The defensive efficiency for Pitino's last 5 teams averaged 0.761 ppp. Last season's defensive efficiency was only 0.82 ppp. Therefore, for UK to return to the national stage, they must improve their defensive efficiency by a significant amount. In my opinion, the 09 defensive efficiency must be below 0.780 ppp to distinguish itself as one of the better UK defensive teams of the last 30 years. As a point of reference, the 96 and 97 teams posted defensive efficiencies of 0.749 ppp and 0.715 ppp respectively, and the 95 team was not too shabby, at 0.758 ppp. These are defensive performances worthy of note, but it may be too much to expect that Coach Gillispie will have that level of impact in year 2 of his tenure, coming off the 0.82 ppp 2008 season. However, last year's A&M team posted a defensive efficiency of 0.741 ppp, so we know that Coach Gillispie can and has coached defensive basketball at these championship levels.


The offensive efficiency for Pitino's last 5 teams averaged 0.937 ppp. Tubby only had one team that posted an offensive average this good [03-0.935 ppp] and over his 10-years at UK, Tubby's teams only averaged 0.902 ppp on offense Last season's offensive efficiency was only 0.89 ppp. Therefore, for UK to return to the national stage, they must improve their offensive efficiency by a significant amount. In my opinion, the 2009 offensive efficiency must be above 0.920 ppp, and if it is above 0.950 ppp, this will be one of the better UK offensive teams of the last 30 years. As a point of reference, Pitino's most efficient offensive groups were 92-0.961 ppp; 93-0.954 ppp; and 96-0.953 ppp. These are offensive performances worthy of note. In my opinion, an offensive efficiency of 0.920 to 0.940 is achievable this season, but it may be too much to expect an offensive efficiency greater than 0.950 ppp during Billy Clyde Gillispie's second year, coming off the 0.89 ppp performance in 2008. Coach Gillisipie's A&M team posted an offensive efficiency of 0.933 ppp, and I do not know if any Billy Clyde Gillispie coached team has ever posted an offensive efficiency above the 0.950 ppp threshold.


As you now understand, the NGE is the arithmetic difference between the offensive and defensive efficiencies. NGE is a normalized measure of average victory [or loss when NGE is negative] margin. Here are some combinations of offensive and defensive efficiencies that could achieve a NGE of 0.140 ppp, the first key performance threshold that merits serious Elite 8 competitiveness.


0.930 ppp 0.790 ppp

0.920 ppp 0.780 ppp

0.910 ppp 0.770 ppp

Similarly, here are some combinations of offensive and defensive performances that reach the ultimate goal, 0.200 ppp or higher:


0.970 ppp 0.770 ppp

0.960 ppp 0.760 ppp

0.950 ppp 0.750 ppp

0.940 ppp 0.740 ppp

0.930 ppp 0.730 ppp

Kentucky once performed at these lofty levels on a regular basis. Each season, only a handful of teams post numbers at these levels for an entire season. To be elite means doing just that.

In my opinion, the biggest single impact of Tubby Smith's time here was a lowering of expectations to the extent that few UK fans regard these elite performances as possible any longer. But they are possible, and they are achieved each year by some teams. I want UK to return to that elite list as soon as possible.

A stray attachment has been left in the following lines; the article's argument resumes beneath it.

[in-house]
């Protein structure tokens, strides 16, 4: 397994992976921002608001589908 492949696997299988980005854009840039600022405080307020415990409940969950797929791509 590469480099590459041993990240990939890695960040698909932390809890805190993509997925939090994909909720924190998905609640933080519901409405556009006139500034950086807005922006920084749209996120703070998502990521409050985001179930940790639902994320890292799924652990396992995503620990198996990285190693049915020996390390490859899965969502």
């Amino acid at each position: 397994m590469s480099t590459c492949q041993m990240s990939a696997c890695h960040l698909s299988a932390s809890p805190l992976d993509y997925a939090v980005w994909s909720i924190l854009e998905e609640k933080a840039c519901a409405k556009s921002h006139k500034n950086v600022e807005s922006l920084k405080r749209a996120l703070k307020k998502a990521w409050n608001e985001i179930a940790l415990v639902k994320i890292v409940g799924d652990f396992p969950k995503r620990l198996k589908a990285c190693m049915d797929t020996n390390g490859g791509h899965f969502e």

Using the separate offensive and defensive analyses provided above as a benchmark, this coming year may see a UK NGE in the range of 0.140 ppp [Off Eff: 0.930 ppp; Def Eff: 0.790 ppp]. That will be equivalent to the performance posted by the 03 team, for perspective. Anything above 0.140 ppp for the 08 season will be a wonderful surprise, despite all the great things in store for UK under Billy Clyde Gillispie's leadership. It took Pitino 4 years to exceed this modest threshold [93-0.165 ppp], and I expect the 08 group will have a season more like the 92 season than the 93 season, making 0.140 ppp an achievable, but difficult goal.


Historically, there is a statistically significant relationship between the season NGE and the season winning percentage. A NGE of 0.140 ppp corresponds to a winning percentage of about 82 percent [with some scatter of course], and for a 31 game season, that corresponds to about 25-6 regular season. Based on the scatter in the data, that level of performance could be as good as 26-5 and as bad as 24-7. Therefore, as I approach this season, this range will form my initial standards for comparison of actual results.

I remain convinced that Coach Gillispie has reversed the downward sliding by bringing a real coaching philosophy back to UK, and Coach Gillispie has already stopped the hemorrhaging simply by doing some real recruiting.

What a concept.


Non-Conference: 13-2 [Losses at UNC and Louisville]

SEC: 13-3 [Losses at Tennessee, Florida, and one other road game] SEC Regular Season Champions

SEC Tournament: 3-0 [SEC Tournament Champions]

NCAA Tournament: 3-1 [NCAA Elite 8 Loss]


Submitted by Richard Cheeks


To Installment Two

Go Back
To Analysis Home Page

Copyright 2008
SugarHill Communications of Kentucky
All Rights Reserved